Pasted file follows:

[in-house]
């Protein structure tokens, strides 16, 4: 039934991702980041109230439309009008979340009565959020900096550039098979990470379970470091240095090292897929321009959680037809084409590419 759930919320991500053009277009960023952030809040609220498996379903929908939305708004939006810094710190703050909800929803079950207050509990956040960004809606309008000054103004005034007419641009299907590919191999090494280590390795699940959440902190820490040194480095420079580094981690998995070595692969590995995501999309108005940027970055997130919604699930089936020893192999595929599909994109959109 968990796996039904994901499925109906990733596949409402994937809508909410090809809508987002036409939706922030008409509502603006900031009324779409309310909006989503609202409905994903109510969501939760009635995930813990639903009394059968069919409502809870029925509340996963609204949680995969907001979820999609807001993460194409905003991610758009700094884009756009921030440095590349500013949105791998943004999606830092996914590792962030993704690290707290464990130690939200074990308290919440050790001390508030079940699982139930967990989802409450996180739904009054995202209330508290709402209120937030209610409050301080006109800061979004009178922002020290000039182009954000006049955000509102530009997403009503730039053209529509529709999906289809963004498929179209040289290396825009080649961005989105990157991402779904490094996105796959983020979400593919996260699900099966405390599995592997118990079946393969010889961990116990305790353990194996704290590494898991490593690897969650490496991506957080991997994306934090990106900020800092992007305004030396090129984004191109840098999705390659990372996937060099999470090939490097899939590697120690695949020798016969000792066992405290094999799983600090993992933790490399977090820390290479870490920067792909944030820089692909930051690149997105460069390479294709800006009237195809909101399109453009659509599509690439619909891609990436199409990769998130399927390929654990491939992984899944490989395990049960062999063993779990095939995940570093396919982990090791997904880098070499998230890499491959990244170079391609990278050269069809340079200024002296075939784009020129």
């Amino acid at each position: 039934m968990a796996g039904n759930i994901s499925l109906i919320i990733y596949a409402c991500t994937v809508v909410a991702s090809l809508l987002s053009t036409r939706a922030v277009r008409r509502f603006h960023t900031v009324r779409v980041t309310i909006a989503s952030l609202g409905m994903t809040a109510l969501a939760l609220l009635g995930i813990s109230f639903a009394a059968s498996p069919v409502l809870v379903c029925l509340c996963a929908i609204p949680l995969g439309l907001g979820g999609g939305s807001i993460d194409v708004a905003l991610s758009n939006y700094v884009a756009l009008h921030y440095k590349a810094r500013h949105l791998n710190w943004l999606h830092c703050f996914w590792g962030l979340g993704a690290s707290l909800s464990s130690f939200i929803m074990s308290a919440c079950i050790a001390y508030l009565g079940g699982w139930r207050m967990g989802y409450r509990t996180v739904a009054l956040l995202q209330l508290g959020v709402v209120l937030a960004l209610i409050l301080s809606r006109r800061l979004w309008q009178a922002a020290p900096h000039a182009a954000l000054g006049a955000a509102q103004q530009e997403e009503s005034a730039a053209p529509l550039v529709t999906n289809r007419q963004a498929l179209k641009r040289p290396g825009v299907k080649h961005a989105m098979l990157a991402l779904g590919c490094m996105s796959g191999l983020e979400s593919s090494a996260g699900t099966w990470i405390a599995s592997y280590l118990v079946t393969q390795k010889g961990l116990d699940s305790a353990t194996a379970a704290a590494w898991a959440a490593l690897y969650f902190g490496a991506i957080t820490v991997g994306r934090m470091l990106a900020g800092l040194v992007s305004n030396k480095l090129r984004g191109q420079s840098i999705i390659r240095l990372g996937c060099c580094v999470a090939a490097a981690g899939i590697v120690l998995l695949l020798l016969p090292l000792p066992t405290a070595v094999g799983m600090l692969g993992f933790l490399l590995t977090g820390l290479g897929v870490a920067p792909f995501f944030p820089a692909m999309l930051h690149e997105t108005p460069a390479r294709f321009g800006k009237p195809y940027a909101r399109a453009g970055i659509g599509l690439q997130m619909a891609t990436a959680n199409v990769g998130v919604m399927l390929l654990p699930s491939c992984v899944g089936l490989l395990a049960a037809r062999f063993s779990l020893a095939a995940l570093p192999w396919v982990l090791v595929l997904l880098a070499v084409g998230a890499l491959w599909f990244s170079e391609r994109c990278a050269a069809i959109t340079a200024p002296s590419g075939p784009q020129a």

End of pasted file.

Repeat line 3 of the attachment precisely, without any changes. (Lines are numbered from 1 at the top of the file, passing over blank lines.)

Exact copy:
């Amino acid at each position: 039934m968990a796996g039904n759930i994901s499925l109906i919320i990733y596949a409402c991500t994937v809508v909410a991702s090809l809508l987002s053009t036409r939706a922030v277009r008409r509502f603006h960023t900031v009324r779409v980041t309310i909006a989503s952030l609202g409905m994903t809040a109510l969501a939760l609220l009635g995930i813990s109230f639903a009394a059968s498996p069919v409502l809870v379903c029925l509340c996963a929908i609204p949680l995969g439309l907001g979820g999609g939305s807001i993460d194409v708004a905003l991610s758009n939006y700094v884009a756009l009008h921030y440095k590349a810094r500013h949105l791998n710190w943004l999606h830092c703050f996914w590792g962030l979340g993704a690290s707290l909800s464990s130690f939200i929803m074990s308290a919440c079950i050790a001390y508030l009565g079940g699982w139930r207050m967990g989802y409450r509990t996180v739904a009054l956040l995202q209330l508290g959020v709402v209120l937030a960004l209610i409050l301080s809606r006109r800061l979004w309008q009178a922002a020290p900096h000039a182009a954000l000054g006049a955000a509102q103004q530009e997403e009503s005034a730039a053209p529509l550039v529709t999906n289809r007419q963004a498929l179209k641009r040289p290396g825009v299907k080649h961005a989105m098979l990157a991402l779904g590919c490094m996105s796959g191999l983020e979400s593919s090494a996260g699900t099966w990470i405390a599995s592997y280590l118990v079946t393969q390795k010889g961990l116990d699940s305790a353990t194996a379970a704290a590494w898991a959440a490593l690897y969650f902190g490496a991506i957080t820490v991997g994306r934090m470091l990106a900020g800092l040194v992007s305004n030396k480095l090129r984004g191109q420079s840098i999705i390659r240095l990372g996937c060099c580094v999470a090939a490097a981690g899939i590697v120690l998995l695949l020798l016969p090292l000792p066992t405290a070595v094999g799983m600090l692969g993992f933790l490399l590995t977090g820390l290479g897929v870490a920067p792909f995501f944030p820089a692909m999309l930051h690149e997105t108005p460069a390479r294709f321009g800006k009237p195809y940027a909101r399109a453009g970055i659509g599509l690439q997130m619909a891609t990436a959680n199409v990769g998130v919604m399927l390929l654990p699930s491939c992984v899944g089936l490989l395990a049960a037809r062999f063993s779990l020893a095939a995940l570093p192999w396919v982990l090791v595929l997904l880098a070499v084409g998230a890499l491959w599909f990244s170079e391609r994109c990278a050269a069809i959109t340079a200024p002296s590419g075939p784009q020129a």